The Champs Are Here: Nova’s on a mission to repeatby Andy Hutchins

Since 1973, when UCLA punctuated the height of its dynastic run under John Wooden with a seventh-straight NCAA Tournament title, only two teams have repeated as NCAA Tournament champions.

And given that UCLA played just four games in the 1973 NCAA Tournament (the event was a couple years away from a 32-team bracket), it’s fair to say that the feats accomplished by Duke in 1991 and 1992 and Florida in 2006 and 2007 stand alone in college basketball history.

It’s not just that only two teams have captured consecutive crystal basketballs since the Bruins. It’s that only one other team has even come close, with Kentucky falling in the 1997 NCAA Tournament Final to Arizona in the middle of a three-year stretch of NCAA Tournament Final appearances.

Defending champions have only returned to the Final Four five times in that span: UNLV (1990-91), Duke (1991-92), Kentucky (1996-97), Michigan State (2000-01), and Florida (2006-07) all made it back, but only the Spartans and Gators have done so this century, despite just nine schools combining to win the last 13 titles.

This year, though, Villanova has a shot to add itself to the most rarefied air.

It might even have the best shot at repeating as any team since the Gators.

The 2015-16 Wildcats played one of the best NCAA Tournaments ever. Just two Villanova wins were decided by fewer than 19 points, and they came over top-five KenPom teams Kansas and North Carolina. Their other four victories were obliterations, none bigger than the 44-point Final Four win over red-hot Oklahoma.

But they were pretty good from November to mid-March, too. Among NCAA Tournament champions, Villanova posted the No. 6 Adjusted Efficiency Margin — a simple KenPom stat that measures the average margin of victory over 100 possessions — since 2001-02, at 32.01.

Only 2004-05 North Carolina, 2007-08 Kansas, 2009-10 Duke, 2011-12 Kentucky, and 2012-13 Louisville had bigger margins and won it all. That list includes three of the greatest college teams of the modern era, a North Carolina team that was a preseason No. 1, and the most unlikely national champions of Mike Krzyzewski’s career.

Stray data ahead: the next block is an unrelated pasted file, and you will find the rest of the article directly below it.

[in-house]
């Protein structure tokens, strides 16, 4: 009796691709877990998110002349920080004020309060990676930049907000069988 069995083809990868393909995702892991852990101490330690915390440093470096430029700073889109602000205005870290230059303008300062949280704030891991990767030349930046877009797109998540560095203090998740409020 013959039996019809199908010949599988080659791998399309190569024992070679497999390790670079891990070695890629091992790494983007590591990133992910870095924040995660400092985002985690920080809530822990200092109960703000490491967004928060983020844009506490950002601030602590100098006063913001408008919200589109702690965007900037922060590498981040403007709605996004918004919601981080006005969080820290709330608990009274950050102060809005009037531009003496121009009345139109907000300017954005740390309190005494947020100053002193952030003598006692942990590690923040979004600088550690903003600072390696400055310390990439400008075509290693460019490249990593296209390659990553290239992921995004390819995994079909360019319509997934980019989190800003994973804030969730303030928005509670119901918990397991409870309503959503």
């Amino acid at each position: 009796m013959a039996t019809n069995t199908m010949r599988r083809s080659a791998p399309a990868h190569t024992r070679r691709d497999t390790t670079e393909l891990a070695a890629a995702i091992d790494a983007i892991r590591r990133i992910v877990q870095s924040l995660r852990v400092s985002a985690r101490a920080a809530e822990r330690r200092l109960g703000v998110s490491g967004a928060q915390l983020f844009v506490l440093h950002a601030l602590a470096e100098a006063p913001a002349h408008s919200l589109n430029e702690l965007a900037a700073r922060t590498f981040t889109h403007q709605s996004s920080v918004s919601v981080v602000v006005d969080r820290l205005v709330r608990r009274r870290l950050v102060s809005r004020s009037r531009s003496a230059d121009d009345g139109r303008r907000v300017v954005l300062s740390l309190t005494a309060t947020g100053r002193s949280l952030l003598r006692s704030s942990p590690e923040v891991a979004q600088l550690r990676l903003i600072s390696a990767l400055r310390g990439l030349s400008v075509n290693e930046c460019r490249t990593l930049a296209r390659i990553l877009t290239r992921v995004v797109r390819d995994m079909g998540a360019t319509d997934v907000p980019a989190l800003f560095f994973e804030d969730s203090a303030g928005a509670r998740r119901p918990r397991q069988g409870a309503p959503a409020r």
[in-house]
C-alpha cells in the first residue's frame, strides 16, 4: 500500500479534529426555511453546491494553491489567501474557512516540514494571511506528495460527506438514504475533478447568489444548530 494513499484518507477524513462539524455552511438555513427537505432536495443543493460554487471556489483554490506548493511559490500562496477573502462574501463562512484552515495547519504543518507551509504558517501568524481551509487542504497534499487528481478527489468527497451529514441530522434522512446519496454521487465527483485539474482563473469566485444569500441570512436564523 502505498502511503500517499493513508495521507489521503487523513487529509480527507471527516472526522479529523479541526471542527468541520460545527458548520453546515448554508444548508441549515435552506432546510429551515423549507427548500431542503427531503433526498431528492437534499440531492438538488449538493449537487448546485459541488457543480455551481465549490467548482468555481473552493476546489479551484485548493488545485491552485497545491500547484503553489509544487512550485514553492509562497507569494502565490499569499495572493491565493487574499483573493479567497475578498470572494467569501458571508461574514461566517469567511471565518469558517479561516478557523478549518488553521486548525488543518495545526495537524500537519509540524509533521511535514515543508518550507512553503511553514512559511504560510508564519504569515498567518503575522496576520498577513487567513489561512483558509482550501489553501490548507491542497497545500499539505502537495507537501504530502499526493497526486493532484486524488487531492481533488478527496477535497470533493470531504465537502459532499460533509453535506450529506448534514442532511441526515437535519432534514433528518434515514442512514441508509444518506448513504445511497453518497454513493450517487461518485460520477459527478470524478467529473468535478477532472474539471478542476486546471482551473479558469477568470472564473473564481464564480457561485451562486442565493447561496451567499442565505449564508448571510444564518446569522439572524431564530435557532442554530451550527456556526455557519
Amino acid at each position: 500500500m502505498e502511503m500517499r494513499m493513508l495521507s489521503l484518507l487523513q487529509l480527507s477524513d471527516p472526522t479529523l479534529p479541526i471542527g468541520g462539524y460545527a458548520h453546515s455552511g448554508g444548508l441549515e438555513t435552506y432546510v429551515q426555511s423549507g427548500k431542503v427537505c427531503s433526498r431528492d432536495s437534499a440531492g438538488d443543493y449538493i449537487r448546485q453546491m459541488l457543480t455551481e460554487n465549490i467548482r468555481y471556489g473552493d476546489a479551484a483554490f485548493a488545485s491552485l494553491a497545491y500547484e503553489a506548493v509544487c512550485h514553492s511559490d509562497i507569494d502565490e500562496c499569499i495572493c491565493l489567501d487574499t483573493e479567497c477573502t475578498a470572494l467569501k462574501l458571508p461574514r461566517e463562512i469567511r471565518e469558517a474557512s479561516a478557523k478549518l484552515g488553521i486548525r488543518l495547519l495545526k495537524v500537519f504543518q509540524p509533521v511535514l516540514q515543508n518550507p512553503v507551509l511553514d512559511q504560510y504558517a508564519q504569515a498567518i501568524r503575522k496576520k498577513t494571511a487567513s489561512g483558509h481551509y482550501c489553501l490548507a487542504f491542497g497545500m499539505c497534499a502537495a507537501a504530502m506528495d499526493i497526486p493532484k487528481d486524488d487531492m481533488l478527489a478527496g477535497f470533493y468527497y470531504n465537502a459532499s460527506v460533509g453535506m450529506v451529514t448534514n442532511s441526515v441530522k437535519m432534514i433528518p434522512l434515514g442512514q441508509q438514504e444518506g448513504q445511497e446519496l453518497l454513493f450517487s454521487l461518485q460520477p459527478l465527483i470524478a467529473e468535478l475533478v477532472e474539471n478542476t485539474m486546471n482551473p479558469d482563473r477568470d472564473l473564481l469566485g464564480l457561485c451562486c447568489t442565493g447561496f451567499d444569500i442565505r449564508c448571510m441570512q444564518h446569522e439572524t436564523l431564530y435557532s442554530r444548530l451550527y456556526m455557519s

Moreover, Villanova was great in a year when no other team was quite on its level. Four teams finished 2014-15 with better efficiency margins than Villanova had a year later: Final Four participants Duke, Kentucky, and Wisconsin, plus Elite Eight loser Arizona. And there was a massive gulf between the Wildcats and the less impressive field: 2015-16 No. 2 North Carolina would have been No. 7 in 2014-15.

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2016-17 seems a lot more like 2015-16 than 2014-15.

The five teams receiving first-place votes at the top of the preseason USA TODAY Coaches Poll — Duke, Kansas, Villanova, Kentucky, and Oregon — are a combination of the sport’s best-positioned blue bloods (Duke, Kansas, and Kentucky) and teams that can mix strong nuclei with promising newcomers.

Duke and Kentucky will both be developing arguably the best recruiting classes in the modern era, while Kansas adds No. 1 recruit Josh Jackson to a core that earned the top overall seed this spring.

Villanova and Oregon are the lower-rent version of Kansas: both teams have much of their 2015-16 rotations back and a rookie or two to add to the stew. The only Villanova players who played against North Carolina and aren’t on this year’s roster are Ryan Arcidiacono and Daniel Ochefu, and the Ducks’ only major departure was Elgin Cook. ’Nova’s Ochefu replacement should have been Omari Spellman, the No. 19 player in the 2016 recruiting class, but he’s ineligible, so the ’Cats will play returner Darryl Reynolds inside and turn to Dylan Painter as a fresh face who could be a presence in the post. Oregon netted point guard Payton Pritchard and forward M.J. Peak, both top-100 players.

Look further down the line, and there are other talented teams replacing more from their cores. North Carolina is entering a post-Marcus Paige era, Michigan State is Denzel Valentine-less, and Virginia no longer has Malcolm Brogdon or Anthony Gill.

This landscape, right now, appears to lack titans.

And while Duke and Kentucky could certainly become great teams, so could Villanova.